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Website sponsored by Mr. & Mrs. Malkiel Goldberger in honor of their precious children
info@shidduchcenter.org | 443.955.9887

Yated Shidduch Forum 6/10/16: A Tough Question to Handle

Question:

I try to be involved in shidduchim when I can. Recently, two different people who I red shidduchim to asked me the same question. I was caught off guard and would like your advice on how I should have answered.

While redding shidduchim to these people, they asked me, “Would you be meshadech with the people you are redding to us?”

I knew that if I said no, there was no chance they would consider the shidduch, because “if it isn’t good enough for you, why should it be good enough for us?” Even if I would try to explain that what I need and what they need are different things, etc., I would get nowhere, because that’s the way people are. So should I have just fibbed and said, “Yes! Of course I would!?” I felt uncomfortable saying that.

So how am I to respond to people who ask me, “Would you be meshadech with the people you are redding to us?”

Answer:

This question strikes me as being an excellent question and a very sad one, all at the same time. The difficulty you are expressing is real, but the premise behind it is so sadly misguided that I find myself at a bit of a loss in how to advise you.

In responding to your question I am going to assume that we are, of course, not talking about serious and objective reasons why you would not be meshadech with the family you are redding to someone else. Rather, we are talking about otherwise fine and upstanding people who for one reason or another might not be the right shidduch for you personally.

That said, in truth, you are 100% correct. What you may need and what someone else may need in a shidduch should have no correlation. I recently heard Reb Shraga Neuberger quote the Chazon Ish as saying that the ikur in shidduchim is to be goiver on sfaikois. Rabbi Neuberger explained this further by saying that every person has chesronos, but as introspective people we must use our sechel to make distinctions. One must be able to decide which chesronos that they see in another person are insurmountable for their needs, and which are not concerning enough to stop them from moving forward.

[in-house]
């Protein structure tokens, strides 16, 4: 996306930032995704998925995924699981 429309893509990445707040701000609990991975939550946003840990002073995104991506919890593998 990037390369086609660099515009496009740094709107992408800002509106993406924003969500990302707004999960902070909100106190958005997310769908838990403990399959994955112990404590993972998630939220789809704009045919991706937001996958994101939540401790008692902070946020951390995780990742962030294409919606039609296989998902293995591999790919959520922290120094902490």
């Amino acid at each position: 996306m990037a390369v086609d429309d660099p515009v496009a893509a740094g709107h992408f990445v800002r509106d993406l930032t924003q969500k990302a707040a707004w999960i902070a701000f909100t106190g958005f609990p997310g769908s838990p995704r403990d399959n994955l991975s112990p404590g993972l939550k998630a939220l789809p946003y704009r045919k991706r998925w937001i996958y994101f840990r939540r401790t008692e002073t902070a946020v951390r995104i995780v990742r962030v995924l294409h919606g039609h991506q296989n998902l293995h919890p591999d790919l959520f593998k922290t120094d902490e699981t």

Chesronos are unavoidable, it is the human condition, but all chesronos have different impacts on different people. A chisoron that might implode a marriage for one person may be very negligible to the next.

Nonetheless, in our present society, this is often an extremely hard concept to successfully convey.

To begin with, so many distinctions these days are unnecessarily framed as good or bad, when they are merely different. As you yourself said, one of the replies you fear you will receive is, “if it isn’t good enough for you, why should it be good enough for us?” But not everything is about good enough or not good enough. It is about what is right for each person, and what might be right for one is not right for another.

Further compounding this issue is that the levels of conformity, uniformity and competition that currently prevail in our society make it very hard for some to distinguish why a particular chisoron in a prospective shidduch might make it not right for you but perfectly fine for them, and visa versa. If we look the same, act the same, talk the same, believe the same, and all strive to appear to be on the highest social strata of yiddishkeit, how could someone else’s flaw be an issue for you but not for me?

B’emes, I feel that the most appropriate thing to do would be to really and truly try and convey this concept to the person you are talking to. Unfortunately, I cannot say with any great confidence that it will achieve the desired effect, and a potentially wonderful shidduch might be lost.

On the other hand, chazal famously tell us that it is mutar lishanos lma’an hashalom. There is a difference of opinion if this means that one can actually lie, or only bend the truth a little, but in any case, there is some degree of wiggle room when it comes to honesty if the true purpose is to create shalom. And what greater shalom could there be than potentially creating a beautiful new Jewish home?

It is therefore very tempting for me to tell you that you should in fact answer this question by responding, “Yes! I would absolutely be meshadech with the people I am redding to you.” And what you mean is, “if I was you, yes, I would without hesitation be meshadech with this family.” Not because you are any less than me, but because I recognize that we are different people with different strengths, and if I had your strengths, capabilities and techunas hanefesh, instead of my own, I would pursue this shidduch. As long as you are sincerely not saying this from a place of superiority, it would indeed be an honest answer. However, I simply do not have the plaitzos to carry the burden of telling you to do that.

What I would suggest then, is asking a shaila. Speak to a posek and ask if such an answer is permissible. If it is, and could possibly bring a proper shidduch to fruition, you should be able to give that answer with confidence. It it is not permissible, then you must try and explain why although you might not enter this shidduch, there is no reason that they shouldn’t, and hope that this reality is one they can appreciate. Or, perhaps the posek you speak with will have yet another, and better, option, that is just not occurring to me.

May the Borei Olam grant you bracha v’hatzlacha bchol ma’aseh yadecha.

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